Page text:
That Logic Blog

February 09, 2005

Oligomorphic Magic

I hadn't planned on making a new post until after moving but here we go. It seems that there are a few people with a philosophical bent reading this, so I will try and make a philosophical post soon. Today, however, is mathematical.

A couple of days ago, I was chatting with some group theorists and they mentioned the strange notion of an oligomorphic group. From a purely permutation group perspective, it does not seem like a particularly interesting object, so why has there been such a hubbub of late? The answer lies in logic and, in particular, model theory.

To make this post a manageable length, I assume familiarity with the definition of a group. Given a set X, the symmetric group on X, denoted Sym(X), is the group of all bijections mapping X to itself with function composition as the group operation. A permutation group, G, is a subgroup of Sym(X) for some X. Given a point x in X, the orbit of x is the set of all images of x under maps in G. It is a standard result that X is partitioned by the set of all orbits of G on X. The flavour of this area of group theory is markedly different depending upon whether X is finite or infinite. We shall deal with the infinite case here.

Now, a model, M, is a tuple consisting of a set m called the domain, together with a collection of (possibly no) functions from M^n to M and another collection of (possibly no) n-ary relations on M as well as some (possibly none) elements of m that are distinguished as constants. An automorphism of M is a permutation of m that preserves all functions and relations in M. For example, if (N,+,=) denotes the natural numbers together with addition and equality symbols, then an automorphism of this structure is just a semigroup automorphism. The collection of all automorphisms of M form a group under composition, the automorphism group of M, denoted by Aut(M). Given two models M and N, we say that they are isomorphic if there is a bijection mapping the domain of one to the domain of the other, which preserves functions and relations.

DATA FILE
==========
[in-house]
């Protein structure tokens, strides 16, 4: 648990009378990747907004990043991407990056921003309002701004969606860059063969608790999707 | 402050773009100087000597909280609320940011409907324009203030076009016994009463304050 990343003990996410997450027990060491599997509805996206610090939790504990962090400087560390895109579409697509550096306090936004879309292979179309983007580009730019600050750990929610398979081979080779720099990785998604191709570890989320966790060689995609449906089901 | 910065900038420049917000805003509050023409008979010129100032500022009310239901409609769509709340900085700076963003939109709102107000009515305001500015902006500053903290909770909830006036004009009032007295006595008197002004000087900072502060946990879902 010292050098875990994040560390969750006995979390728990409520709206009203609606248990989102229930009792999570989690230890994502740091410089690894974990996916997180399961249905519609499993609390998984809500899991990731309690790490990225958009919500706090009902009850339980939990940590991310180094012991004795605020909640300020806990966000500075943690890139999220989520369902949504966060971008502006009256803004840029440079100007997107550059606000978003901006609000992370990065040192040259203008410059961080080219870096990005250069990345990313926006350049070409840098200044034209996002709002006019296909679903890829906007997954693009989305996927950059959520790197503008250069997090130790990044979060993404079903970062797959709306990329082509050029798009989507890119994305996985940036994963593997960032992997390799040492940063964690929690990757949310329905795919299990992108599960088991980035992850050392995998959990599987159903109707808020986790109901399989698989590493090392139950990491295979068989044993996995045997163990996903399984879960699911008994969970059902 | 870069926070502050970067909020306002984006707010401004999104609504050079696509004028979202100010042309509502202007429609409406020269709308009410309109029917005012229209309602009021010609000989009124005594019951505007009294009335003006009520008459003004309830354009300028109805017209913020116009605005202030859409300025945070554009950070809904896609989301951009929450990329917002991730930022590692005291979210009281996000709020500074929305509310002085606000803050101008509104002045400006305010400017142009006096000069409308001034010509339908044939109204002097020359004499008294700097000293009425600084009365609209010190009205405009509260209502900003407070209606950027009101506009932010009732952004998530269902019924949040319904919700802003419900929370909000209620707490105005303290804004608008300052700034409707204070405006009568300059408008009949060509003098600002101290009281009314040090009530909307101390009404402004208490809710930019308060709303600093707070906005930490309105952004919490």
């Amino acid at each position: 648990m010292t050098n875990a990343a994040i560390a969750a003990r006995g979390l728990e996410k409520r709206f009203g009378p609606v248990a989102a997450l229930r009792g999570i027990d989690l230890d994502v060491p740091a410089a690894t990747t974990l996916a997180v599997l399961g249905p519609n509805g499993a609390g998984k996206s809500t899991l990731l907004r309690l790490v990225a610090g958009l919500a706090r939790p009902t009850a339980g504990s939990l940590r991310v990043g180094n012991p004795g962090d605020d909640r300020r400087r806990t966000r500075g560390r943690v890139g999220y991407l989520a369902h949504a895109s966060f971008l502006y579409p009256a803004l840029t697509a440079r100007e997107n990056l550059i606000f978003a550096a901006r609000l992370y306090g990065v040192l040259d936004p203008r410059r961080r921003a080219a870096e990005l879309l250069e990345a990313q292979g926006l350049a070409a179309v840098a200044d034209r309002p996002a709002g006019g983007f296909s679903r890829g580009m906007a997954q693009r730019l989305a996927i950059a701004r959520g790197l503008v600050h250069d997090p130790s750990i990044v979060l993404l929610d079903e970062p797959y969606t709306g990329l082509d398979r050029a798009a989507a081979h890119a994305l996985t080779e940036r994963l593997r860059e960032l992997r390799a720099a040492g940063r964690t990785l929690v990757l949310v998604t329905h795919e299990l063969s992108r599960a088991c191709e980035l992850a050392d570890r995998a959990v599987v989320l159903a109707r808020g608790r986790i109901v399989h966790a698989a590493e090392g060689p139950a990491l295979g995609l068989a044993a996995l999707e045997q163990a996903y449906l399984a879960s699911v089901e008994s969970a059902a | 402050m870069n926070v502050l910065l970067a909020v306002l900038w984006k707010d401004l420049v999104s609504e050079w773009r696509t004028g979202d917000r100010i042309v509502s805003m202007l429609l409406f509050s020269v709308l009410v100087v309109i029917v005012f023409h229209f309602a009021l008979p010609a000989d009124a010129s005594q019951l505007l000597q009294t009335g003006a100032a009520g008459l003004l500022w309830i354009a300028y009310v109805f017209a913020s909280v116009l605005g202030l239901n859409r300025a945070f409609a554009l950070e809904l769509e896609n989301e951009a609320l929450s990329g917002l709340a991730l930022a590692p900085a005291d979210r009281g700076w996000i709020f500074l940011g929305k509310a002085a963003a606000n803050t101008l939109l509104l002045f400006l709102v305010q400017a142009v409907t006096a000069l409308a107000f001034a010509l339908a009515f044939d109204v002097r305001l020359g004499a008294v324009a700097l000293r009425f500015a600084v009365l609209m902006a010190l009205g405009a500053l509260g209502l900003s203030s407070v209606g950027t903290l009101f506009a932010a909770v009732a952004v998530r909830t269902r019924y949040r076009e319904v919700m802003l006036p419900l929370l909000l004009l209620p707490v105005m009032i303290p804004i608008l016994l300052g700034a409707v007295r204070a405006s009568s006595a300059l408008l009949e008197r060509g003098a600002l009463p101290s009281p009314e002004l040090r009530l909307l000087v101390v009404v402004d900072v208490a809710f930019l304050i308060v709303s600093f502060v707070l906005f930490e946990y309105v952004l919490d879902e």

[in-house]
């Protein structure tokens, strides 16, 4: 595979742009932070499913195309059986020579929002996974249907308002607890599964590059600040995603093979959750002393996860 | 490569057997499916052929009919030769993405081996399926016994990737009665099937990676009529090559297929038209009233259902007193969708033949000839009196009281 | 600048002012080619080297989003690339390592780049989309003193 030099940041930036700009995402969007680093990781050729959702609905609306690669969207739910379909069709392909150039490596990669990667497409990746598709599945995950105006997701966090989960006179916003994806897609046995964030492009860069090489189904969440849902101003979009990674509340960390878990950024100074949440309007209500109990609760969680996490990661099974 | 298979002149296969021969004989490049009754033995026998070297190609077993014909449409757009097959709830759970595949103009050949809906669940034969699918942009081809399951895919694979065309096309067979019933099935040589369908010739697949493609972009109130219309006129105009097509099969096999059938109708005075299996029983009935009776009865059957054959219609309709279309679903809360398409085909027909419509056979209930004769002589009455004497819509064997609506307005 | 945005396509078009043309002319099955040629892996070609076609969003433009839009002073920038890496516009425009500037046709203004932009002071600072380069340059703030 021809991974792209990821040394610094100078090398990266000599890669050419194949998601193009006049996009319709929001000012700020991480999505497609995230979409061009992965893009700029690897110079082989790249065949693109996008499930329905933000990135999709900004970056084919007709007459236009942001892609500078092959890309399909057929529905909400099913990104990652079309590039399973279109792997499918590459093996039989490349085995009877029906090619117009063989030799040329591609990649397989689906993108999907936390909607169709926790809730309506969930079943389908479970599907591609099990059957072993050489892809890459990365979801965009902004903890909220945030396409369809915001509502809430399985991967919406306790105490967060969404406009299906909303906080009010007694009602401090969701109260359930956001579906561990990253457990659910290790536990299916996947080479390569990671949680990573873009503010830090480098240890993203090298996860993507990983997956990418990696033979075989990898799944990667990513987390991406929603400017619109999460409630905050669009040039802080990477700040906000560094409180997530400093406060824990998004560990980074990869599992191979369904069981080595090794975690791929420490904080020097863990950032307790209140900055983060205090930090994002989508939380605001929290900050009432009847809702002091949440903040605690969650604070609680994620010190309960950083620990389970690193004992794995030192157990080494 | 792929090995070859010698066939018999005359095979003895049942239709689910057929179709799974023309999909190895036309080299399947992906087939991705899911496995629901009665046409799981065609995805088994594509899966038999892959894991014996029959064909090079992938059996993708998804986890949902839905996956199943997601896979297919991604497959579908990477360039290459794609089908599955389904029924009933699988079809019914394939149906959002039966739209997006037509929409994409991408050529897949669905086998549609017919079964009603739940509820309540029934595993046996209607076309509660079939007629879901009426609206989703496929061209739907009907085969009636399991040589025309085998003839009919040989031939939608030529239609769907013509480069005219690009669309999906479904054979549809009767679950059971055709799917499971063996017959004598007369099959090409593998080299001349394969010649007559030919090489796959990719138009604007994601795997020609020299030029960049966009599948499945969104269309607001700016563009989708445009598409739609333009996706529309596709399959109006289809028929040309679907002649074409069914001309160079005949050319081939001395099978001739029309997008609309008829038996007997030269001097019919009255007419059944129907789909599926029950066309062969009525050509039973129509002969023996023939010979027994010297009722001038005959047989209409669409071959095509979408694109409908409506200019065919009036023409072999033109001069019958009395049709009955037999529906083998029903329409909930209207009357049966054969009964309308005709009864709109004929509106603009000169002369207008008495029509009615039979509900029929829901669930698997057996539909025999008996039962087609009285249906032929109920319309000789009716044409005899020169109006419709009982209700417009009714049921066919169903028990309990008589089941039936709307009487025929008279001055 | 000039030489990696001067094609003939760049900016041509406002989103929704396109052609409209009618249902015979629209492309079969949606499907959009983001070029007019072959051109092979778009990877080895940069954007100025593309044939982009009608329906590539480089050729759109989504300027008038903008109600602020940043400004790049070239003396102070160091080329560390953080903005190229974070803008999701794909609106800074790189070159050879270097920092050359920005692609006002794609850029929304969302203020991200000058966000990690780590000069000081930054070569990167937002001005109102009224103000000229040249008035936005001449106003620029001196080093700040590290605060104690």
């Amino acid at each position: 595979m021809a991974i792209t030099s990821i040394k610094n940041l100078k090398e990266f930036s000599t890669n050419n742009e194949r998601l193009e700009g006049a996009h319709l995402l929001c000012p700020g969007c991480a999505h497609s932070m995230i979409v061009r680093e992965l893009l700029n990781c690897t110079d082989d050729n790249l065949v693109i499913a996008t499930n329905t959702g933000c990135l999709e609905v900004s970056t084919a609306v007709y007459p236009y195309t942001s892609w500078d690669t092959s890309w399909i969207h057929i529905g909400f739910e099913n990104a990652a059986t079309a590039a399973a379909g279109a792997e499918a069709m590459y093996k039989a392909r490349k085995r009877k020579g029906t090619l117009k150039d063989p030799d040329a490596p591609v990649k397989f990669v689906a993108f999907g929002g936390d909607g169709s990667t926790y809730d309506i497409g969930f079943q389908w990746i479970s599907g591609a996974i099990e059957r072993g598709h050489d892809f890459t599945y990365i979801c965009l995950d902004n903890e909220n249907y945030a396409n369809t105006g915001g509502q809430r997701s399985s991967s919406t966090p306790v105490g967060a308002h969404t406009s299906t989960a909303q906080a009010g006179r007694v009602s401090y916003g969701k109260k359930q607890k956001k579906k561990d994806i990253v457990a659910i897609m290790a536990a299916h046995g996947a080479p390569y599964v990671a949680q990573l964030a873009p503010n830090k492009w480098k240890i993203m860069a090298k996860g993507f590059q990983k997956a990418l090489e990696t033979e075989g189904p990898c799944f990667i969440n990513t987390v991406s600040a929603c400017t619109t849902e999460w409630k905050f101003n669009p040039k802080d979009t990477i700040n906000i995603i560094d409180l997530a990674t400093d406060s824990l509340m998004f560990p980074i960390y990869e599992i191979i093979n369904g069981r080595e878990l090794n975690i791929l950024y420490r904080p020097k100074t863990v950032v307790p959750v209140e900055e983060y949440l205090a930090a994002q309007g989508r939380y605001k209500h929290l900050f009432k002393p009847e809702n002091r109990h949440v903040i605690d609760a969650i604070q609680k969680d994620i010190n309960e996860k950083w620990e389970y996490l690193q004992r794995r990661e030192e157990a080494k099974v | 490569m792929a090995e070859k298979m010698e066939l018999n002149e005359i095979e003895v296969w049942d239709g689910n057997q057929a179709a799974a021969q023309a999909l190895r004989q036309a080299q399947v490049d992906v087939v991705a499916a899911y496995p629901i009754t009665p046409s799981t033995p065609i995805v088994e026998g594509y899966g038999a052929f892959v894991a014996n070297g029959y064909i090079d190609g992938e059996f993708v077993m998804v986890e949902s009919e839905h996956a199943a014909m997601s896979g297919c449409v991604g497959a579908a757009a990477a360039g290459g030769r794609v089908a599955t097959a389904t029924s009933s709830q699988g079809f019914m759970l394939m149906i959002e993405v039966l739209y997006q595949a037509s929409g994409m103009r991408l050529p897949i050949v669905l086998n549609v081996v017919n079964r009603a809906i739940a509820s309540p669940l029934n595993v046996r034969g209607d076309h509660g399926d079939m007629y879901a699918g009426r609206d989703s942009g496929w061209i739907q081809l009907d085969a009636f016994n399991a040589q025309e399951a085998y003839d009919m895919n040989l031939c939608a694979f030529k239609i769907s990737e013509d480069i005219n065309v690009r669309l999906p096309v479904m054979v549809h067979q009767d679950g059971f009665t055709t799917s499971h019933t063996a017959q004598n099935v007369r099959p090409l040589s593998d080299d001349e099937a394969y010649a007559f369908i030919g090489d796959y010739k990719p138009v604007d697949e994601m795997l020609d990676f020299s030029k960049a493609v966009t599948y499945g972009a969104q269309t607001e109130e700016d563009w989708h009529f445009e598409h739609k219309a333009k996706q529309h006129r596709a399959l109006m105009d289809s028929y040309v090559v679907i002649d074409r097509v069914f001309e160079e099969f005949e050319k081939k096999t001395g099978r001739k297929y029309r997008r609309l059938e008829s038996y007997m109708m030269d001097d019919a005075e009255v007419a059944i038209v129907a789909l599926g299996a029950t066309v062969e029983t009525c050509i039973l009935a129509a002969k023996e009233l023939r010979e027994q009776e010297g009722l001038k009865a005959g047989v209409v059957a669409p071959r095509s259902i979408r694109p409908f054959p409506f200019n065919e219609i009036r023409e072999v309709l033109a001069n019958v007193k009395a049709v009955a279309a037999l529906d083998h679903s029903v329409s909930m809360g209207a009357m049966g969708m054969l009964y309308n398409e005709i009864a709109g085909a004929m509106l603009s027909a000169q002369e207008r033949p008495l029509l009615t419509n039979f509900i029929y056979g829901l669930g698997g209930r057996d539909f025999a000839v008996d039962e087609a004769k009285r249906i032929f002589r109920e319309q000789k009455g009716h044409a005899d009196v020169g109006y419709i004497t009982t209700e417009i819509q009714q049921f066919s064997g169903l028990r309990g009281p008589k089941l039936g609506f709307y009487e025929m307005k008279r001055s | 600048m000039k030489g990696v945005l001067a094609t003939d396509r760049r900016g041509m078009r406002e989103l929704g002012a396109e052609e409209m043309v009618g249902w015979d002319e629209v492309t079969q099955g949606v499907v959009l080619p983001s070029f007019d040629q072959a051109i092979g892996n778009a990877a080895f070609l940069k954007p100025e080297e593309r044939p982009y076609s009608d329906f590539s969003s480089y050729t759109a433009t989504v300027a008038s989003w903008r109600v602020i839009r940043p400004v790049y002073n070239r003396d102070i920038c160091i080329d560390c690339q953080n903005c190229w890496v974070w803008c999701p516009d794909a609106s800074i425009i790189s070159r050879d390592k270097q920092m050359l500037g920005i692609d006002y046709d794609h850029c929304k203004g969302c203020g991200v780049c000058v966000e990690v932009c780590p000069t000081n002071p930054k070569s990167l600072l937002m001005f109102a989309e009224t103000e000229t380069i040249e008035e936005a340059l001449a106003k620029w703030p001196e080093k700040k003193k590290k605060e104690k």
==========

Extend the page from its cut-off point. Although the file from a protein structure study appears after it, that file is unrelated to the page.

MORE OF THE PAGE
Much like in the first post of this blog, the automorphism group is going to tell us something logically interesting. Except, instaead of loooking at automorphisms of formulae, we are going to look at automorphisms of models. A set of sentences (quantifier-free formulae), S, is omega-categorical if every model of S with a countably infinite (omega) domain is isomorphic. Given a model M, the theory of M, denoted Th(M), is the set of all sentences true in M. Can we find omega-categorical theories?

It turns out that we can use the information about Aut(M) in order to find such theories. It is a result of Engeler, Ryll-Nardzewski and Svenonius that the following are equivalent for a countably infinite model M with domain m over a countable language:

1. Th(M) is omega-categorical
2. For each natural number k, there are only finitely orbits of Aut(M) on the set of k-tuples of elements of m.

This second condition is what is meant by an "oligomorphic" group: it has only finitely many orbits on the k-tuples of its permutation domain. We can also go the other way. Given an oligomorphic group, we can construct the so-called "canonical model" and this is going to have an omega-categorical theory.

Interesting flows of results start to go between model theory and permtuation group theory at this stage. For instance, from some elementary model theory, it follows that if a group G is the automorphism group of a model of an omega-categorical theory and H is any subgroup of G, then there are only finitely many groups between H and G (that is groups K such that H < K < G)

All of this is the starting point of the following wonderful book, which I, sadly, do not have the time to browse through properly before jetting off on Saturday:
Automorphisms of First Order Structures

1 Comments:

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